So I assume Gordon did know what he was after, and at least his soundmen Jack Solomon and Josef von Stroheim did, with a lot of attention paid to the sound design of Glenn's new world, Langan's dialogue captured as slightly loud and hollow, and Carol and the rest as increasingly tinny and small. It's actually subtle, but pushed harder than even the literal distance between Glenn's ears and their throats would require—they can be yelling at the top of their lungs at Glenn, but the mixing diminishes their voices anyway—and along with Gordon's choice of wide-open shot scales, and especially the crane shots from Glenn's point of view, there is a constant and accelerating sense that we're getting further and further away from anything keeping Glenn here. It's totalizing in ways few of these things ever wind up, even by accident: The Amazing Colossal Man would probably still work on some intellectual level without it, but this perpetual reinforcement of isolation in basically every single scene is what makes it one of the more honestly sad sci-fi parables of its era.
That which is indistinguishable from magic:
- I genuinely don't know what to make of the unfamiliarity with this new-fangled "plutonium," or the curious insistence that this is the first plutonium bomb test, in a movie made in and presumably set in 1957, but the first "plutonium bomb" ever detonated was the Trinity device.
- "Now, the reason for this is rather technical, Carol, but to give you a simplified layman's explanation, it might be explained that since the heart is made up of a single cell for all practical purposes, instead of millions of cells like the rest of the organs of the body, it's reacting in an entirely different manner to the unknown stimulus or forces behind this whole thing." This is a line that is rightfully mocked and held up as one of the great examples of bad science in 50s sci-fi—if I recall, Joel and the bots don't even riff but just guffaw, and Tom Servo eventually simply repeats "single cell." And yet, they accidentally land on something even if it's expressed by idiots for idiots, and cardiac myocytes don't divide (or not much) after fetal development—it's why you never hear about "heart cancer" and it's why heart damage is so debilitating in ways that damage to other muscle tissue isn't—and I suppose this would indeed pose a problem for a guy whose other cells are multiplying to turn him into a sixty foot giant.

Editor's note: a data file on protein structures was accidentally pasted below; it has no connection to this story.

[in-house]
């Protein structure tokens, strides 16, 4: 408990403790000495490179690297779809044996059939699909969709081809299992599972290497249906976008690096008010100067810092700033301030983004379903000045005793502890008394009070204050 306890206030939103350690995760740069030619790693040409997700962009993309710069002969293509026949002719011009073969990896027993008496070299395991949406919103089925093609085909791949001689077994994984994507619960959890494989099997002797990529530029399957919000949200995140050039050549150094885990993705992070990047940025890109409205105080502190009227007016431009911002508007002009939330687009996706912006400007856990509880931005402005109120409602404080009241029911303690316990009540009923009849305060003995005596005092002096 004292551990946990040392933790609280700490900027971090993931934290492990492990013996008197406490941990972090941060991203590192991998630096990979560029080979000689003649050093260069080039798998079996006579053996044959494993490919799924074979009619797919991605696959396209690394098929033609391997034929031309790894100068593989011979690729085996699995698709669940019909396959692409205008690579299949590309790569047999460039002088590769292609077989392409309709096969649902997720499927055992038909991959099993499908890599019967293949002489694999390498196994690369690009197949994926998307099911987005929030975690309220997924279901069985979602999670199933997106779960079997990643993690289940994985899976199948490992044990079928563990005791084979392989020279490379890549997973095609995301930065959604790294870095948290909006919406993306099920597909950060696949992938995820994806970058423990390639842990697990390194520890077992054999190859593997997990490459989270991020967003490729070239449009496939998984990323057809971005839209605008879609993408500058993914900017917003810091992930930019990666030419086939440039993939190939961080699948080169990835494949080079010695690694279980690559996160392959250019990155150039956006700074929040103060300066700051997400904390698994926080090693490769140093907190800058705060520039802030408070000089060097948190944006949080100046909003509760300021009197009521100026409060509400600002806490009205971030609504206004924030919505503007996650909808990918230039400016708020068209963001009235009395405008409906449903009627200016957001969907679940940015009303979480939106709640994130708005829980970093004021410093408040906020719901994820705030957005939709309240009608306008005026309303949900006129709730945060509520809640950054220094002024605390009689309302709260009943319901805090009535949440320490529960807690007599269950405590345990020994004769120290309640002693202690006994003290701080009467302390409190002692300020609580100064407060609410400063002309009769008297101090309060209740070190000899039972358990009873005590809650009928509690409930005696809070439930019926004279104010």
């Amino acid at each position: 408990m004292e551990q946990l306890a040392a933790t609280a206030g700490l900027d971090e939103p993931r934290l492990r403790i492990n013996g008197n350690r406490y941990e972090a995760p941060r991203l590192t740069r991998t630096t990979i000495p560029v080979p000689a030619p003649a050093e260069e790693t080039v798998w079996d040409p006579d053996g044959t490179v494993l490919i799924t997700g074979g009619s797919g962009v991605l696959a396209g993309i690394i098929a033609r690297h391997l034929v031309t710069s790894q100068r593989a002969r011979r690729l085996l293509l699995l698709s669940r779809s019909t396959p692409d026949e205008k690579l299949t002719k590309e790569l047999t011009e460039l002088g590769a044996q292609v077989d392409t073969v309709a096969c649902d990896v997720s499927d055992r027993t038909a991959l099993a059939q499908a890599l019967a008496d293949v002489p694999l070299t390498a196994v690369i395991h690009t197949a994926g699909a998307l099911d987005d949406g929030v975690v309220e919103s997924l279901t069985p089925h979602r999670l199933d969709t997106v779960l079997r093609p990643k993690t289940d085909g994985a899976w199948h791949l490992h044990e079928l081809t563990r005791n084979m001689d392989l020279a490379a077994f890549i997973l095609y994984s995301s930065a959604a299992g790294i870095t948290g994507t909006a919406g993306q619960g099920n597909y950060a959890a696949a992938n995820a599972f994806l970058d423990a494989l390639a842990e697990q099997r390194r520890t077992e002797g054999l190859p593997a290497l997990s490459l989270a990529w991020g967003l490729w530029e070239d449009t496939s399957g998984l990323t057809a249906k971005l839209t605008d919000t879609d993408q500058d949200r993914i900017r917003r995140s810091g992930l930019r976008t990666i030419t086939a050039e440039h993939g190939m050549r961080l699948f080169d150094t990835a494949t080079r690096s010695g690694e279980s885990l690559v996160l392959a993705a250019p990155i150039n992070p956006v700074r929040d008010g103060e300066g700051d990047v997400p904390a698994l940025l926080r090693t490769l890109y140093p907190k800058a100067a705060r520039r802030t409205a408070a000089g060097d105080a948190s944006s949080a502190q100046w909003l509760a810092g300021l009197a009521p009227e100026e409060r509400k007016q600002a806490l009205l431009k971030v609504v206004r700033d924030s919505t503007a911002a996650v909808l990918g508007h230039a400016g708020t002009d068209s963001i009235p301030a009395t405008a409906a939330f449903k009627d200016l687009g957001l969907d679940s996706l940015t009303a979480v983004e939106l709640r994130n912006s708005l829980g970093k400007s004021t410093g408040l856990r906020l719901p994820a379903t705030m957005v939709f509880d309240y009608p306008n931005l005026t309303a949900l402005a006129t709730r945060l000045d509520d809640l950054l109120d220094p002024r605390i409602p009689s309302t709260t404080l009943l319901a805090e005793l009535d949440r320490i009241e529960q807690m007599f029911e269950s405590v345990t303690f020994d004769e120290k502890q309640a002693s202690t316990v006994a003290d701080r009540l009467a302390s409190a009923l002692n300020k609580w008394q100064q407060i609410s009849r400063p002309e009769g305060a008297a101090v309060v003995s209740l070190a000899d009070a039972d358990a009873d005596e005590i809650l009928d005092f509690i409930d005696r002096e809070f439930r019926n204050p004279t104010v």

- The writers at least seem to be aware that his weight would grow geometrically rather than linearly. Not to be taken for granted!
- That Goddamn syringe is hilarious, but Glenn using it as a dart is pure joy.
The morality of the past in the future:
- There's not really a lot here to be troubled by: it's not particularly sexist (Carol's role is "would-be wife" but that seems appropriate for the story, and nobody's a particular jerk to her except Glenn who just wants her to go away) and it has a pretty even-keeled appreciation for the military-industrial complex, recognizing that as a system it can be incredibly callous even though individuals within it can still be caring and conscientious. Sorry, it's just not evil.
- Surprised Gordon never sued Stan Lee, though.
- I mean, there's wunda in the concept, sure, and in some of the better-accomplished and/or sillier visuals, but there's not even a single moment where Glenn Manning ever thinks it's cool to be big.